It’s hard to be sure, but some organizers believe the resistance has come from the highest levels of Chipotle, perhaps even from CEO and chair Steve Ells himself. Ells is different from a lot of food executives because he started the company and rolled its first burritos. He loves to tell an I-saw-the-light story about visiting a farm and realizing that most pigs don’t have great lives, and has often championed the values behind Chipotle.

But those values get complicated fast when you’re talking about an enormous mobile workforce, and it’s not clear that Ells gets that. Says Ratner, “You can’t take the same top-down approach that you might use for humane treatment of animals and just apply it to farmworkers. It takes the recognition of those workers as equal partners every bit as important as Chipotle’s customers.”

Other organizers believe that Ells hasn’t bothered to read the many reputable reports (not to mention the award-winning book Tomatoland) that have come out of Florida’s abominable tomato fields.

“That’s why time and time again the CIW has invited Ells to Immokalee,” Ratner says.

Whose integrity — Chipotle’s or its customers’?

Organizers set up a row of the buckets used in the tomato harvest to engage festival attendees in conversation about the conditions of workers.

The Cultivate festival provides a high-visibility opportunity for organizers — who stack tomato buckets, talk about the harsh realities of workers’ lives, and encourage people to get involved in the campaign. The festival also demonstrates Chipotle’s phenomenal success. At the Chicago edition of Cultivate, held in September, thousands of festivalgoers — mostly young and white — crowded before the main stage to hear a lineup anchored by G Love. They sipped local microbrews and watched cooking demos by star chefs like Richard Blais and Paul Kamen featuring ingredients from area farms. They bought tofu tacos and sampled the fare at Chipotle’s new Asian concept restaurant. Want to learn about Chipotle’s wonderful relationship with avocado farmers or test out an iPad game called Pig2Pasture? There were booths for that, too. At each, Chipotle staff stamped your festival program. Collect four stamps and you landed a coupon for a free burrito.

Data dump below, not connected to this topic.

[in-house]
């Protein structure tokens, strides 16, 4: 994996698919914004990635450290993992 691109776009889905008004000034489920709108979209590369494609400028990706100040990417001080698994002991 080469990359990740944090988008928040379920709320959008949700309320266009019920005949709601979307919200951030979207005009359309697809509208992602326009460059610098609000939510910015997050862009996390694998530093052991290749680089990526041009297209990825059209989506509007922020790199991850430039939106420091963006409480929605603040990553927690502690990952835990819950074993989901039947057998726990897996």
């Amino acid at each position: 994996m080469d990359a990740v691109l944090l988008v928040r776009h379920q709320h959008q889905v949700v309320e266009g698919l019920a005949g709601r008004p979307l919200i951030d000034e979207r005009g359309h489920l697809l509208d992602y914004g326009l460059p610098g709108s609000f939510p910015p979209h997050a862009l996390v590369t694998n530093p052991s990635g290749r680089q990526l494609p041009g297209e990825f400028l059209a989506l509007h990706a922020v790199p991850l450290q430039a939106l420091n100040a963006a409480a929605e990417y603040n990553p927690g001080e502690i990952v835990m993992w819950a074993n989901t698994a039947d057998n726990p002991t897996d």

If the festival sounds like a roaring success, try reading Chipotle’s annual report. The company’s revenue has tripled since 2006. In 2011, it earned a staggering $2.24 billion.

That suggests two things. First, a burrito boycott is not going to work. Second, the deplorable conditions in Immokalee have not yet dented Chipotle’s reputation.

Why not? Usually, the specter of human slavery at least makes consumers think twice.

It turns out that Chipotle’s vaunted “Food with Integrity” campaign — as illustrated by its pasture-raised, rBGH-free sour cream, for instance — probably helps insulate the company from whatever outrage people feel at its underwhelming human rights record.

I talked to Marc LiVecche, an ethicist at the University of Chicago, about how a huge concern like slavery could fail to affect people’s buying habits.

“There’s definitely a feeling of moral exhaustion that sets in,” LiVecche explained. “Folks begin to wonder how many issues they might possibly need to keep track of when shopping. The tacit perception sets in that it’s too hard to walk around in modern life and have integrity 100 percent of the time. When facing questions about a particular company, people look for trustworthy authorities. If they’ve heard good reports about that company, that can counterbalance the issue that’s being raised.”

In other words, sour cream can trump slavery, given the right circumstances.

That does not deter organizers like Ratner and Perez. “Chipotle is symbolic of the divisions between the food movement and the food justice movement,” says Ratner. “It threatens the Fair Food Agreement. If corporations go it alone, as Chipotle wants to, it undermines the whole system of market consequences protecting the workers.”